Nailing down the safety benefits of robocar technology is harder than it looks. Of course, any system that keeps you from driving into a brick wall must be good for your health, but the problem is that not all drivers handle such safety features properly.
Three recent studies all have to do with this critical interaction between technology and people. The first one, published in the most recent issue of IET Intelligent Transport Systems, shows that if every car came with both an emergency braking system and a pedestrian and cyclist detection system, it would cut by 7.5 percent the total number of traffic deaths among these “vulnerable road users.” That decrease, say the authors of the study (who hail from Finland, the Netherlands, Austria, and Britain), “comes down to an estimate of around 1,900 fatalities saved per year” in the European Union.
That safety system combination yielded the best result of the 10 driver-assistance technologies the authors considered. But even so, it falls a percentage point or two below what you’d get if pedestrians and cyclists were unaware that the cars had the two safety features. It’s that comforting knowledge that a car can make up for their carelessness that tempts pedestrians to cross in front of such a car when they shouldn’t.
Safety engineers call such trading of safety for convenience risk compensation. They’ve been struggling against it for decades.
I was in Detroit back in the 1980s when Mercedes Benz came to demonstrate its new antilock braking system (ABS) by driving a car over a half-soaped stretch of asphalt, with the left-hand wheels on the soapy side and the right-hand wheels on the dry side. When the driver stamped on the brake, the car stopped easily, without the slightest swerve or skid.
“When this comes out on a car I can afford, I’m buying it with my own money,” my newspaper bureau chief told me. “I’m not waiting for the safety guys to make it mandatory.”
Customers did pay willingly for ABS, in part because they were encouraged by auto insurers that offered discounts. The insurance companies then sat back and waited for the accident rate to fall. But it didn’t. The ABS instead encouraged drivers to tailgate a little more and take curves a little faster.
Still, if you really load a car up with safety tech, you can swamp the human proclivity to act like an idiot. The car will save us from ourselves, despite our own best efforts to hinder it.
Take electronic stability control (ESC), the next-gen elaboration of ABS. As its inventor, Anton van Zanten, told IEEE Spectrum last year, “ABS works only during panic braking, not during coasting or partial braking or free rolling, and traction control usually works only if you have full acceleration. But ESC controls car motion at any time.”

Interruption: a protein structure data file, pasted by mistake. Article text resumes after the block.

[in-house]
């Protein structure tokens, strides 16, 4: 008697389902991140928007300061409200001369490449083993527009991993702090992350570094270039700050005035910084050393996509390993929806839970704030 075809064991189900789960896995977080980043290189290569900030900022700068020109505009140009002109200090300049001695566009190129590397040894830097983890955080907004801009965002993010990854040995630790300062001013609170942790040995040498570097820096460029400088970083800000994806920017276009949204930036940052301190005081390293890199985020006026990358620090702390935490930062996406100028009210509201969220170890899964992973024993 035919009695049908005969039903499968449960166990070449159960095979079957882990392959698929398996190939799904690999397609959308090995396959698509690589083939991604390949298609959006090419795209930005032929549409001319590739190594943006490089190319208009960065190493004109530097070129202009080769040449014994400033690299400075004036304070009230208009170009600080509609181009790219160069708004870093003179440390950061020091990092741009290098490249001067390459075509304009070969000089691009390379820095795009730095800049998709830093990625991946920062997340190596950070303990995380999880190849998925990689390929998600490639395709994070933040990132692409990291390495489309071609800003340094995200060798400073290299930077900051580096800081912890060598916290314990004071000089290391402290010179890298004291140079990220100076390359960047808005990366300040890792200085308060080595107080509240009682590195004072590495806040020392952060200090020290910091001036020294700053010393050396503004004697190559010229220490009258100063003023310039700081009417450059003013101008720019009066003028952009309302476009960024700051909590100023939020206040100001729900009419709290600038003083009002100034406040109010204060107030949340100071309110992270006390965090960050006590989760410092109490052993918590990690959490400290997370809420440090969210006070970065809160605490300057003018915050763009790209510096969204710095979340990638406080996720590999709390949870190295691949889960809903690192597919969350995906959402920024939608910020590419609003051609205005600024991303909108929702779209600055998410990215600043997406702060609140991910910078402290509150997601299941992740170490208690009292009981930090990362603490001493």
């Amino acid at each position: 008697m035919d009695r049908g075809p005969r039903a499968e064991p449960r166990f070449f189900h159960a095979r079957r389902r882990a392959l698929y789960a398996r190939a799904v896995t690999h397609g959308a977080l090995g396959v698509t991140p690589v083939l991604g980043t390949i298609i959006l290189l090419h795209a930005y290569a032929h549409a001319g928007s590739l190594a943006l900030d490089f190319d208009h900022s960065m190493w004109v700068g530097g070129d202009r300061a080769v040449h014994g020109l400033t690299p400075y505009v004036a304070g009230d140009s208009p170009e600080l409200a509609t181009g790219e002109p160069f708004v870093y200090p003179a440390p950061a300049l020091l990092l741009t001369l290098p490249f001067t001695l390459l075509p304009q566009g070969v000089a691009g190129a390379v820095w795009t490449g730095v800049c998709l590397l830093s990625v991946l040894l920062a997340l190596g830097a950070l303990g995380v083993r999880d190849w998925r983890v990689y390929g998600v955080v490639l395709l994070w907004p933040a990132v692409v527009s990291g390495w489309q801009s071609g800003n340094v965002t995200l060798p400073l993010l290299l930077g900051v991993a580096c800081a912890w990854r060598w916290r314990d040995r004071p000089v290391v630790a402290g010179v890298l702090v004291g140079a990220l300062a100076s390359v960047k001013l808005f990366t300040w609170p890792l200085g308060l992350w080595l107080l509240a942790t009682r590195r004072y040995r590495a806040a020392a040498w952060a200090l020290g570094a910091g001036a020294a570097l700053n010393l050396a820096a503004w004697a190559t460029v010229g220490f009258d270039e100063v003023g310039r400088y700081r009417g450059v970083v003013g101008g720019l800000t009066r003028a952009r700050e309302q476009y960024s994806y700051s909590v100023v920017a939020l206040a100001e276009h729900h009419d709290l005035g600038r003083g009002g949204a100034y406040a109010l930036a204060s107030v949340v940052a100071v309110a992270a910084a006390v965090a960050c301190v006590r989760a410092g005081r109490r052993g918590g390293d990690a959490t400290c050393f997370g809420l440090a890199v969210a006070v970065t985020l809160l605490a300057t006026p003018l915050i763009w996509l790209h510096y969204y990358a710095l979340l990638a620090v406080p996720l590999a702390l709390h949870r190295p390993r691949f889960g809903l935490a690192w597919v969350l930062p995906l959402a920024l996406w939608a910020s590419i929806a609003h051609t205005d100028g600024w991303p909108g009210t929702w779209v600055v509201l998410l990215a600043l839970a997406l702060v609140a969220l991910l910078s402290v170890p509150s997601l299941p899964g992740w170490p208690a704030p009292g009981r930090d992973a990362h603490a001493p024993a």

ESC is the subject of another paper that appears in the same issue of the journal. Unlike most such analyses, this study, from Finland, doesn’t model future scenarios in which all cars carry ESC. It just estimates how many lives the technology actually saved in 2014. The conclusion: Thirty-seven lives were saved, equal to 16 percent of all road traffic deaths that year; and 747 injuries were prevented, equal to 11 percent of traffic injuries.
The third study, from researchers at the University of Illinois at Urbana-Champaign, concerns not safety but the efficient flow of traffic. Here, too, the point was to confirm, with hard evidence, something experts had long expected: that a self-driving car can head off the formation of so-called phantom traffic jams.
A phantom jam comes when human drivers tap the brake to add a little space between themselves and the car in front of them. Their own braking then provokes a similar, but slighly delayed, response in the driver just behind them, which has the same effect on the next driver down the line. The resulting “traffic wave” strengthens as it propagates backward until at last it produces a jam.
“Our experiments on a circular track with more than 20 vehicles show that traffic waves emerge consistently, and that they can be dampened by controlling the velocity of a single vehicle in the flow,” say the authors. “These experimental findings suggest a paradigm shift in traffic management: Flow control will be possible via a few mobile actuators (less than 5 percent) long before a majority of vehicles have autonomous capabilities.”
It’s a kinder, gentler version of a trick that state troopers used in the 1970s and 1980s, when motorists routinely flouted the national speed limit of 55 miles per hour. Two patrol cars would drive side by side to create a “rolling roadblock.” Here, though, the robocar isn’t forcing anyone to do anything—it’s just proceeding at a steady pace, braking precisely when it must.
Philip E. Ross is a senior editor at IEEE Spectrum. His interests include transportation, energy storage, AI, and the economic aspects of technology. He has a master's degree in international affairs from Columbia University and another, in journalism, from the University of Michigan.